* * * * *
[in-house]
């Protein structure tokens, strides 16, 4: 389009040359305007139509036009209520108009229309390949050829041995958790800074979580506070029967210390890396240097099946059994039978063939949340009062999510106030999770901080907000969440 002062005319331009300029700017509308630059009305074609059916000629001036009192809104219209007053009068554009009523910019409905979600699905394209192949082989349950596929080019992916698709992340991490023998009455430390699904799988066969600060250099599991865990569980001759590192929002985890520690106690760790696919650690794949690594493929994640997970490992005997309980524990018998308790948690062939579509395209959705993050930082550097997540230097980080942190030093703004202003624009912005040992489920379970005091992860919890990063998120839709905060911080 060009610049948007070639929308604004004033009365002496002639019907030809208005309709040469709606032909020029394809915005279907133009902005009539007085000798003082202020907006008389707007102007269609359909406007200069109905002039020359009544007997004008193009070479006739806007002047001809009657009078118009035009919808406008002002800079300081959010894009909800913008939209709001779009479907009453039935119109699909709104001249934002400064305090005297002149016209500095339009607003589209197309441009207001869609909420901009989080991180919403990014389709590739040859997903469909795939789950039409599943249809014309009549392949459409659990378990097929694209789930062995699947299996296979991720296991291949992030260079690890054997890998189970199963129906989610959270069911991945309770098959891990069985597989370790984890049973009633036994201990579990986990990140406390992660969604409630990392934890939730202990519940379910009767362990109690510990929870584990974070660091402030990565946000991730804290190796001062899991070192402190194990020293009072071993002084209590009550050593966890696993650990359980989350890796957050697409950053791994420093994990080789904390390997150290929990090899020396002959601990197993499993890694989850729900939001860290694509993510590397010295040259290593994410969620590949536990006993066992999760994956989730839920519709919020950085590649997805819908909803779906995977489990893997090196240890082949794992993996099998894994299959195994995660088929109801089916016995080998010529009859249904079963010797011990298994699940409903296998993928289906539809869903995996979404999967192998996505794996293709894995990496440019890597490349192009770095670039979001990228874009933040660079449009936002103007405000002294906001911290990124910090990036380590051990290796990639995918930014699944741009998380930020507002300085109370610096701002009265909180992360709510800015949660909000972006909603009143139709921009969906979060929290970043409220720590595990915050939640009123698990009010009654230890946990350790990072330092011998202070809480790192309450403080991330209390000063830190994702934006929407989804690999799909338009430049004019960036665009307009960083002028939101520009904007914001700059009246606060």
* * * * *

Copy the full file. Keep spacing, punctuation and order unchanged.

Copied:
[in-house]
């Protein structure tokens, strides 16, 4: 389009040359305007139509036009209520108009229309390949050829041995958790800074979580506070029967210390890396240097099946059994039978063939949340009062999510106030999770901080907000969440 002062005319331009300029700017509308630059009305074609059916000629001036009192809104219209007053009068554009009523910019409905979600699905394209192949082989349950596929080019992916698709992340991490023998009455430390699904799988066969600060250099599991865990569980001759590192929002985890520690106690760790696919650690794949690594493929994640997970490992005997309980524990018998308790948690062939579509395209959705993050930082550097997540230097980080942190030093703004202003624009912005040992489920379970005091992860919890990063998120839709905060911080 060009610049948007070639929308604004004033009365002496002639019907030809208005309709040469709606032909020029394809915005279907133009902005009539007085000798003082202020907006008389707007102007269609359909406007200069109905002039020359009544007997004008193009070479006739806007002047001809009657009078118009035009919808406008002002800079300081959010894009909800913008939209709001779009479907009453039935119109699909709104001249934002400064305090005297002149016209500095339009607003589209197309441009207001869609909420901009989080991180919403990014389709590739040859997903469909795939789950039409599943249809014309009549392949459409659990378990097929694209789930062995699947299996296979991720296991291949992030260079690890054997890998189970199963129906989610959270069911991945309770098959891990069985597989370790984890049973009633036994201990579990986990990140406390992660969604409630990392934890939730202990519940379910009767362990109690510990929870584990974070660091402030990565946000991730804290190796001062899991070192402190194990020293009072071993002084209590009550050593966890696993650990359980989350890796957050697409950053791994420093994990080789904390390997150290929990090899020396002959601990197993499993890694989850729900939001860290694509993510590397010295040259290593994410969620590949536990006993066992999760994956989730839920519709919020950085590649997805819908909803779906995977489990893997090196240890082949794992993996099998894994299959195994995660088929109801089916016995080998010529009859249904079963010797011990298994699940409903296998993928289906539809869903995996979404999967192998996505794996293709894995990496440019890597490349192009770095670039979001990228874009933040660079449009936002103007405000002294906001911290990124910090990036380590051990290796990639995918930014699944741009998380930020507002300085109370610096701002009265909180992360709510800015949660909000972006909603009143139709921009969906979060929290970043409220720590595990915050939640009123698990009010009654230890946990350790990072330092011998202070809480790192309450403080991330209390000063830190994702934006929407989804690999799909338009430049004019960036665009307009960083002028939101520009904007914001700059009246606060």